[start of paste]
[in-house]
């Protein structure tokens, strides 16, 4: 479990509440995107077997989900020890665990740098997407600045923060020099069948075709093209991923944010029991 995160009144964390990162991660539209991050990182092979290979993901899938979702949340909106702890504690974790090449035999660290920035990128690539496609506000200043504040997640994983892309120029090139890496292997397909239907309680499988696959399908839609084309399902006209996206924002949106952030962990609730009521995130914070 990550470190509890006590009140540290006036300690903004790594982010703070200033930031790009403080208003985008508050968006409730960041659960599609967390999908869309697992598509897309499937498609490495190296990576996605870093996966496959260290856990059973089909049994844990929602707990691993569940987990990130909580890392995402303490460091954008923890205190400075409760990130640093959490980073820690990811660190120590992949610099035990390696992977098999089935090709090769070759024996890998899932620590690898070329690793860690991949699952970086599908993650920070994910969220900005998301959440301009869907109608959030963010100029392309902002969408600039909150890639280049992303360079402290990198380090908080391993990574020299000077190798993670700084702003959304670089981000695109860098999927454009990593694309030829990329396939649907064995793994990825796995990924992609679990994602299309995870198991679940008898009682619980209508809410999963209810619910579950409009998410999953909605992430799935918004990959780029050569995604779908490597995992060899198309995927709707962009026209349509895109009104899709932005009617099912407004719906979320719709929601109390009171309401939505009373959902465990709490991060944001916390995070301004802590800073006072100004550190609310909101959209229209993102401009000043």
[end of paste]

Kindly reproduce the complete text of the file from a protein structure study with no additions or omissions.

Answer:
[in-house]
């Protein structure tokens, strides 16, 4: 479990509440995107077997989900020890665990740098997407600045923060020099069948075709093209991923944010029991 995160009144964390990162991660539209991050990182092979290979993901899938979702949340909106702890504690974790090449035999660290920035990128690539496609506000200043504040997640994983892309120029090139890496292997397909239907309680499988696959399908839609084309399902006209996206924002949106952030962990609730009521995130914070 990550470190509890006590009140540290006036300690903004790594982010703070200033930031790009403080208003985008508050968006409730960041659960599609967390999908869309697992598509897309499937498609490495190296990576996605870093996966496959260290856990059973089909049994844990929602707990691993569940987990990130909580890392995402303490460091954008923890205190400075409760990130640093959490980073820690990811660190120590992949610099035990390696992977098999089935090709090769070759024996890998899932620590690898070329690793860690991949699952970086599908993650920070994910969220900005998301959440301009869907109608959030963010100029392309902002969408600039909150890639280049992303360079402290990198380090908080391993990574020299000077190798993670700084702003959304670089981000695109860098999927454009990593694309030829990329396939649907064995793994990825796995990924992609679990994602299309995870198991679940008898009682619980209508809410999963209810619910579950409009998410999953909605992430799935918004990959780029050569995604779908490597995992060899198309995927709707962009026209349509895109009104899709932005009617099912407004719906979320719709929601109390009171309401939505009373959902465990709490991060944001916390995070301004802590800073006072100004550190609310909101959209229209993102401009000043």